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Resources: Acid Attacks

Pakistan: Policeman uses paintbrush to fight crimes against women

September, 2012

As a police officer in Islamabad, Mehmood Ahmed has witnessed how women in Pakistan are often the victims of grave social injustices from forced marriages to acid-throwings and so-called honour killings.

“Strengthening the protection of women from torture and ill-treatment” Statement by Manfred Nowak

September, 2011

This statement was originally presented at the side-event “Acid burning attacks – victimization, survivors, support”, sponsored by Women’s UN Report Network, Worldwide Organization for Women and NGO Committee on the Status of Women- Geneva.

Afghanistan: Schoolgirl Acid Attack Victims Demand Justice

May, 2011
Al-Jazeera

Last year, Al Jazeera reported on two teenage girls who suffered appalling injuries when acid was thrown in their faces on their way to school in Afghanistan. It was one of a series of attacks blamed on the Taliban. Shamsia Husseina and her sister Atifa returned to school in January, determined to continue their education. But new threats have left them living in fear for their lives once again. Al Jazeera's Teresa Bo reports.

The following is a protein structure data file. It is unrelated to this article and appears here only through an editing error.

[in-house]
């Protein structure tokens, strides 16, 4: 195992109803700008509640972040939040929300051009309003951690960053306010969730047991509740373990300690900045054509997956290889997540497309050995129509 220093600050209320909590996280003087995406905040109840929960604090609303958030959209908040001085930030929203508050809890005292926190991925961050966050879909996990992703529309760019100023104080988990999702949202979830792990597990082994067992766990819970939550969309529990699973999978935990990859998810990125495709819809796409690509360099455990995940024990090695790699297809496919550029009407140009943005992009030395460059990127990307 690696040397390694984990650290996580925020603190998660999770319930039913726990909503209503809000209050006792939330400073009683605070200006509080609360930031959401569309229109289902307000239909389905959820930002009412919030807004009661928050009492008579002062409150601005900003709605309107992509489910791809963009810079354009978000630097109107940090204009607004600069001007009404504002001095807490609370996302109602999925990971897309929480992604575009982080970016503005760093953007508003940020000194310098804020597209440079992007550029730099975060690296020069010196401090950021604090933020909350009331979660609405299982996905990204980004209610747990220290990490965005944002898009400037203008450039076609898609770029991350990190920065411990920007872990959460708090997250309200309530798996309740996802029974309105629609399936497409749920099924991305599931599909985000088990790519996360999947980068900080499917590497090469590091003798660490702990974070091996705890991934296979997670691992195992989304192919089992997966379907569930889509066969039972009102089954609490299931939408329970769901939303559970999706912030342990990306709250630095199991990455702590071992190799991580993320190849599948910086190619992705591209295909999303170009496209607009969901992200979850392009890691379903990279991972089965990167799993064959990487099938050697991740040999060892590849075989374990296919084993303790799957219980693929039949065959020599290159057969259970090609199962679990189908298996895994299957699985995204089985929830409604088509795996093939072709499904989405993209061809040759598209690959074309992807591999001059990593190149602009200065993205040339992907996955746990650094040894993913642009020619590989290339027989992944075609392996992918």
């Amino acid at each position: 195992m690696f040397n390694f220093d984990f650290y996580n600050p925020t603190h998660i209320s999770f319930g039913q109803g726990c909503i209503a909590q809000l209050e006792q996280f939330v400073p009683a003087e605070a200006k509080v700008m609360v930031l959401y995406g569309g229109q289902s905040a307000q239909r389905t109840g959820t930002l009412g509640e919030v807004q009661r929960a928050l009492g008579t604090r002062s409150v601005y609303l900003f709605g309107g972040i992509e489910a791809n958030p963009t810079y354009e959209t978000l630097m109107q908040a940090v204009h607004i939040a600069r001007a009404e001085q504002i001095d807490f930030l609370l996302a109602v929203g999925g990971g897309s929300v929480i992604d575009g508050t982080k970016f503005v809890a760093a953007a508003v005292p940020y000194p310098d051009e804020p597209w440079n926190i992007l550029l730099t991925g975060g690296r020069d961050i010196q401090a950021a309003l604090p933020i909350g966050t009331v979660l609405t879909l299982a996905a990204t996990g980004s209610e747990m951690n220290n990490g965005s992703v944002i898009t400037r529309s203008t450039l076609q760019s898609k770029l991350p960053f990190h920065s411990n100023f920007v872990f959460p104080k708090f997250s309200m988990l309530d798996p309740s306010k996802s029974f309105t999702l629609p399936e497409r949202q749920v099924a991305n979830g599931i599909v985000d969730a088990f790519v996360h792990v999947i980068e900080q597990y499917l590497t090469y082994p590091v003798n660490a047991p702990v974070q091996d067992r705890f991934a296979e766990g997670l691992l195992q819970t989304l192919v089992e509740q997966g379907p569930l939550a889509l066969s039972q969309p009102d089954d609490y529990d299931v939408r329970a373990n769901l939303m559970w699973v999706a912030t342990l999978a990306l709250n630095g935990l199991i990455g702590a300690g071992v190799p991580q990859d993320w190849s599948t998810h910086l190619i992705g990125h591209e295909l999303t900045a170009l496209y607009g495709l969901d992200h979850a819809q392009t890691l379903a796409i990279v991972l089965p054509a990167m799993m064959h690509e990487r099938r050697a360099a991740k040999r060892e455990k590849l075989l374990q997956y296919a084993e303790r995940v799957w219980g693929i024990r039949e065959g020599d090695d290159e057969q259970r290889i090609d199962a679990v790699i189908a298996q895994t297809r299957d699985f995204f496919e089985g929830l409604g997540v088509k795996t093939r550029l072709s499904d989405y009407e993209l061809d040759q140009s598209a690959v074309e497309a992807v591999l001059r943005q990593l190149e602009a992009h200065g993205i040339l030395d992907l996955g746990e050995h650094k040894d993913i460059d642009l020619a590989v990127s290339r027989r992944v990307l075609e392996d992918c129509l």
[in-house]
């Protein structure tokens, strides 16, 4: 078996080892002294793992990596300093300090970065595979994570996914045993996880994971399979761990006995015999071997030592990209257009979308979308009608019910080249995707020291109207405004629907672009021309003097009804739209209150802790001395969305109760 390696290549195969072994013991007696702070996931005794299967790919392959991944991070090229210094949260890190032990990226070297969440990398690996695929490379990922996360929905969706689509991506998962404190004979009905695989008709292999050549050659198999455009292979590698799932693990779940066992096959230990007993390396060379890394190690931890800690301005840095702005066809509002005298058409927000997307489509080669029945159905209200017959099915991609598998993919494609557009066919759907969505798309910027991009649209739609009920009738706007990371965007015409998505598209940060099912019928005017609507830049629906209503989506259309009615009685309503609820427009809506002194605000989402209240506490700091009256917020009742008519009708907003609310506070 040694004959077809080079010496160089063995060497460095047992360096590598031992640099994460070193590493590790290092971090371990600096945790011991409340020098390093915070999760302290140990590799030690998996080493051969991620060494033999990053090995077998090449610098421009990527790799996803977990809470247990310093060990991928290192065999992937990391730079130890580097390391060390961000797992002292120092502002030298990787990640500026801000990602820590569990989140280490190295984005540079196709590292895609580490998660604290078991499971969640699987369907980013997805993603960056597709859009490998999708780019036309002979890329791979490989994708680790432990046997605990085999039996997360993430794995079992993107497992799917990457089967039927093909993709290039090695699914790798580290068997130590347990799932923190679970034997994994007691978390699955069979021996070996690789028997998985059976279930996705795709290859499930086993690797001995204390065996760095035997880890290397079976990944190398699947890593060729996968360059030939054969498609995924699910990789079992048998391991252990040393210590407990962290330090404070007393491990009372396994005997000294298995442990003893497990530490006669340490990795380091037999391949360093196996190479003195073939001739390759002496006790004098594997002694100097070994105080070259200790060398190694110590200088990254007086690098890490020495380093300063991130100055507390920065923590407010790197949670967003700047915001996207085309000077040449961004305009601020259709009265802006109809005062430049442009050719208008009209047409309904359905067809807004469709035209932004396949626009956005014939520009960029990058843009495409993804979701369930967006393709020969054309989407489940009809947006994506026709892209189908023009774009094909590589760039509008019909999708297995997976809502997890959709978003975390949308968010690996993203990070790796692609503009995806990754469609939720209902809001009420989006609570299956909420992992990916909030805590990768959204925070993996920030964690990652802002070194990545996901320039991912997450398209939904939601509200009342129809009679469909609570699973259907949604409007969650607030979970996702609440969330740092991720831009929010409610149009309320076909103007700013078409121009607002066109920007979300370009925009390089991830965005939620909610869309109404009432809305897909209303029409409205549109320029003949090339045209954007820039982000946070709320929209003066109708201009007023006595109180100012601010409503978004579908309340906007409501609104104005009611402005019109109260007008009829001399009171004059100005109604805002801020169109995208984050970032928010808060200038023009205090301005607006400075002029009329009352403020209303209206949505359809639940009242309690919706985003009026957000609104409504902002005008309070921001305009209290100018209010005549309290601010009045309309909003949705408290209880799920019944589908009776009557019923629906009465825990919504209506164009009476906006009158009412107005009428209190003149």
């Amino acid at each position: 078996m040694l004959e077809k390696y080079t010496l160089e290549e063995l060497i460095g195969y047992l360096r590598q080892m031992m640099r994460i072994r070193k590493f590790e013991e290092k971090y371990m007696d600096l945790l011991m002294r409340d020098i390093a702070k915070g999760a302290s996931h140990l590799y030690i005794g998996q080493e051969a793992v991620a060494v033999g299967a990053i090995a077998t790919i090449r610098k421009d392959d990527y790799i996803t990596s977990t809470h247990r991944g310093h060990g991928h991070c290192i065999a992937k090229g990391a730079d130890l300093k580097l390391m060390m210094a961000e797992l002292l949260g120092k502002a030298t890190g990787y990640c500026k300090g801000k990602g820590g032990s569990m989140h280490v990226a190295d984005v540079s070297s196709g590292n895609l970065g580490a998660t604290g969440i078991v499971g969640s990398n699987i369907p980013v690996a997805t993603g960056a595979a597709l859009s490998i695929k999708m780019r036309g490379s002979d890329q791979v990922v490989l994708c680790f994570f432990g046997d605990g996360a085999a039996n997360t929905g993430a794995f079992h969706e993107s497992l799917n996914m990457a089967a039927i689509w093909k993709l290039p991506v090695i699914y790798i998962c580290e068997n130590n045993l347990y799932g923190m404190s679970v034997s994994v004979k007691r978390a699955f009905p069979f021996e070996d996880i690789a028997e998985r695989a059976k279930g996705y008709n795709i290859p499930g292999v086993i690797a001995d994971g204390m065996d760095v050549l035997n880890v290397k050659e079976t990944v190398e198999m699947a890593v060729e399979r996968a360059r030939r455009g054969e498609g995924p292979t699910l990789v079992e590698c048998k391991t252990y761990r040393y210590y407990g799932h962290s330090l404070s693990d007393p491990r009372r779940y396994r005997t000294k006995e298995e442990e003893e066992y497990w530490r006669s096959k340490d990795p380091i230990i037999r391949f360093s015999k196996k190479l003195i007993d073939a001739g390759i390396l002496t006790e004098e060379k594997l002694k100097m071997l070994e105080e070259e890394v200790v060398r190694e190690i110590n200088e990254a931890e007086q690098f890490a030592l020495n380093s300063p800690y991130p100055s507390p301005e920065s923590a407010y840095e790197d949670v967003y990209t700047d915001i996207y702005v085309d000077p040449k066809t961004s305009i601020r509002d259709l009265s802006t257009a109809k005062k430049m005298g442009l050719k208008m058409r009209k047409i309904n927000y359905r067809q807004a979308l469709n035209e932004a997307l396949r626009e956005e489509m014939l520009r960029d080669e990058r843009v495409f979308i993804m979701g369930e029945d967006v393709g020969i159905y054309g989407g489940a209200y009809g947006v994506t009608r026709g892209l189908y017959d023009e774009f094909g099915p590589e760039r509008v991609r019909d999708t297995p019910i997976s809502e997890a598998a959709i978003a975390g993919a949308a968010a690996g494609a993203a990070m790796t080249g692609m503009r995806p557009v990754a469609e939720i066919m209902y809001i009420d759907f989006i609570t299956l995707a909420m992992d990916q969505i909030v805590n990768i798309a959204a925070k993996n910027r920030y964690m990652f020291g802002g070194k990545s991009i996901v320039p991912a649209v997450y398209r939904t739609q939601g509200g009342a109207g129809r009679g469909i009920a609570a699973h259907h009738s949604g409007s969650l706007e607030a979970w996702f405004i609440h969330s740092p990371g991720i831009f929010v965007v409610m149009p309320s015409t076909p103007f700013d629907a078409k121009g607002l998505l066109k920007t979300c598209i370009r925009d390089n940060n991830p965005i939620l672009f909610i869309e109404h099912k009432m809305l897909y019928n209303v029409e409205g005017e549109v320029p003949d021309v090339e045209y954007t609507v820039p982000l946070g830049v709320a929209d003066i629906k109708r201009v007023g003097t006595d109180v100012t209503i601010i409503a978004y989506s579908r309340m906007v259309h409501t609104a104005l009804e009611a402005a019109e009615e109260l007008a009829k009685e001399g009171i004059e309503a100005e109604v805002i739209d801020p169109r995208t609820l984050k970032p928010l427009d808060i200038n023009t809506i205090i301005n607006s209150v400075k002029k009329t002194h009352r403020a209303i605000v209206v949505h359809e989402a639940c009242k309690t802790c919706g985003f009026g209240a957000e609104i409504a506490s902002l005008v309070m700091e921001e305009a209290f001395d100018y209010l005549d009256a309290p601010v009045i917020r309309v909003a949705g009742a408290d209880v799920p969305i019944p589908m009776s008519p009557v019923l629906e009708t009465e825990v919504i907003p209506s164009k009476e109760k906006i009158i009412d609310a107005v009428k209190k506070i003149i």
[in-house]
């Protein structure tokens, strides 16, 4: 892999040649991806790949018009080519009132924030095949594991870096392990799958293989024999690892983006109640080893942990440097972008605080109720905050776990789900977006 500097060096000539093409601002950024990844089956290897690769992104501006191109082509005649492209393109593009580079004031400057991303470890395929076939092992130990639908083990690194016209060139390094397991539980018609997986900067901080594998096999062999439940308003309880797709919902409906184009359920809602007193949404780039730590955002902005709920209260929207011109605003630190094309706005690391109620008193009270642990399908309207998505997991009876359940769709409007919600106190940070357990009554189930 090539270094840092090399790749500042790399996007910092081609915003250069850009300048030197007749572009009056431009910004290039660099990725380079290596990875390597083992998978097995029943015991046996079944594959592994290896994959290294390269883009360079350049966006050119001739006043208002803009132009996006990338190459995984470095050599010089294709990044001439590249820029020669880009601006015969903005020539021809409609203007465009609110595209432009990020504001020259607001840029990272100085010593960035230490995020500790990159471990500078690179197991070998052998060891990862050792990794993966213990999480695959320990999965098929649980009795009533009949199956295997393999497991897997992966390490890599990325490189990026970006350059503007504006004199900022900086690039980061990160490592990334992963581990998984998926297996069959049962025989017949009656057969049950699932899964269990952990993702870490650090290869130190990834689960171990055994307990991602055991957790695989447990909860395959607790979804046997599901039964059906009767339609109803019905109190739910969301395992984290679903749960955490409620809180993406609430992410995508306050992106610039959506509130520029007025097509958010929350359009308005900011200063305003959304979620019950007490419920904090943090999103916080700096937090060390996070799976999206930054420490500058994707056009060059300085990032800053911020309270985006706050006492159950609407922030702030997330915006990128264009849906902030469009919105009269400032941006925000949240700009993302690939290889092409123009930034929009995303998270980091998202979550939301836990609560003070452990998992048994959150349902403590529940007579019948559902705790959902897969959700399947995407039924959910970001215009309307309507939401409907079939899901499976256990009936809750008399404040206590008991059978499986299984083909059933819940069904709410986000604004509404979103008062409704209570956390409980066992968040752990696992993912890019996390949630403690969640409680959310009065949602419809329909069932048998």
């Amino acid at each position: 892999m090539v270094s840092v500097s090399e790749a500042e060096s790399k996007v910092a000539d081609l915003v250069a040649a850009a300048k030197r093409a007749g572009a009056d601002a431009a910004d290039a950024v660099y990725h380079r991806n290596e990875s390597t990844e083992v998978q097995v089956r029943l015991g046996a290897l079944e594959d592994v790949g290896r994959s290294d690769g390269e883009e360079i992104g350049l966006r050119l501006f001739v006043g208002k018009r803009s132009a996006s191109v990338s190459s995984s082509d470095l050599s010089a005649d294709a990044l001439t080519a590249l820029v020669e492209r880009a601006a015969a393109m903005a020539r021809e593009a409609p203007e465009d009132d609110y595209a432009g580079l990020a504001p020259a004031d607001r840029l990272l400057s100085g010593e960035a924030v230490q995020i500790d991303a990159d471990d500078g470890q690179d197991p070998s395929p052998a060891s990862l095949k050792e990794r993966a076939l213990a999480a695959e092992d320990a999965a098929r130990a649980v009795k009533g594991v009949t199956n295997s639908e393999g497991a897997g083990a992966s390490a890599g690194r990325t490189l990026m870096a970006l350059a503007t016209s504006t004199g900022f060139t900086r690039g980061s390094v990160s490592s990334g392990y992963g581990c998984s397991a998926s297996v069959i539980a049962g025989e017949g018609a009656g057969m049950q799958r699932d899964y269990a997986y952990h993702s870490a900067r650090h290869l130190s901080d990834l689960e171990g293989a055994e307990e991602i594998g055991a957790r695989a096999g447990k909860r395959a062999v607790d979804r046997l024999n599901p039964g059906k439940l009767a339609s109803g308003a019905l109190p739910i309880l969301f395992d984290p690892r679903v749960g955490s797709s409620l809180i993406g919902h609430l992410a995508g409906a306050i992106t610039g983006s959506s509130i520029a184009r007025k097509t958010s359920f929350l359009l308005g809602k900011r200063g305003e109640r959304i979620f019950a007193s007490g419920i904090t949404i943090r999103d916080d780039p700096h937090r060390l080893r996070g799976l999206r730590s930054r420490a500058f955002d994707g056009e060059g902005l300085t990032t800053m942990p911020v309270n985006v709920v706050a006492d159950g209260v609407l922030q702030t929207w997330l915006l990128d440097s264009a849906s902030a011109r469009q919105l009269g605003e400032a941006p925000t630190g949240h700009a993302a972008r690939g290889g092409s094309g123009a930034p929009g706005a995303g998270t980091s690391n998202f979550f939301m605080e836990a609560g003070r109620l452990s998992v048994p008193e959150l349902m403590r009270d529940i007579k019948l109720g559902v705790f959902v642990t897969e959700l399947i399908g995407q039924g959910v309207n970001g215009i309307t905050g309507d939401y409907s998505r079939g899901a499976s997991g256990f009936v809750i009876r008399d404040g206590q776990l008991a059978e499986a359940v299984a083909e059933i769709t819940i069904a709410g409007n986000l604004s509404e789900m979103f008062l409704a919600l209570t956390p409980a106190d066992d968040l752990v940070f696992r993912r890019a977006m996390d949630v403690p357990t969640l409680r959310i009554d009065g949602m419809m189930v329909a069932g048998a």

Combatting Acid Violence in Bangladesh, India and Cambodia

March, 2011

Acid violence involves intentional acts of violence in which perpetrators throw, spray, or pour acid onto victims’ faces and bodies. This Report examines acid violence in Bangladesh, India, and Cambodia from an international human rights perspective. Using this framework, it identifies the causes of acid violence and suggests practical solutions to address them. Acid violence is prevalent in these countries because of three related factors: gender inequality and discrimination, the easy availability of acid, and impunity for acid attack perpetrators.

No Justice in Justifications: Violence Against Women in the Name of Culture, Religion and Tradition

March, 2010
Shaina Grieff

English |  Français 

This briefing presents a survey of culturally justified violence against women, including how violence against women is justified by 'culture', the different forms this violence can take, and recommendations for change. The SKSW Campaign is undertaking projects on 'culture', women and violence, with partners in Senegal, Afghanistan, Nigeria, Pakistan, Indonesia, Iran, and Sudan.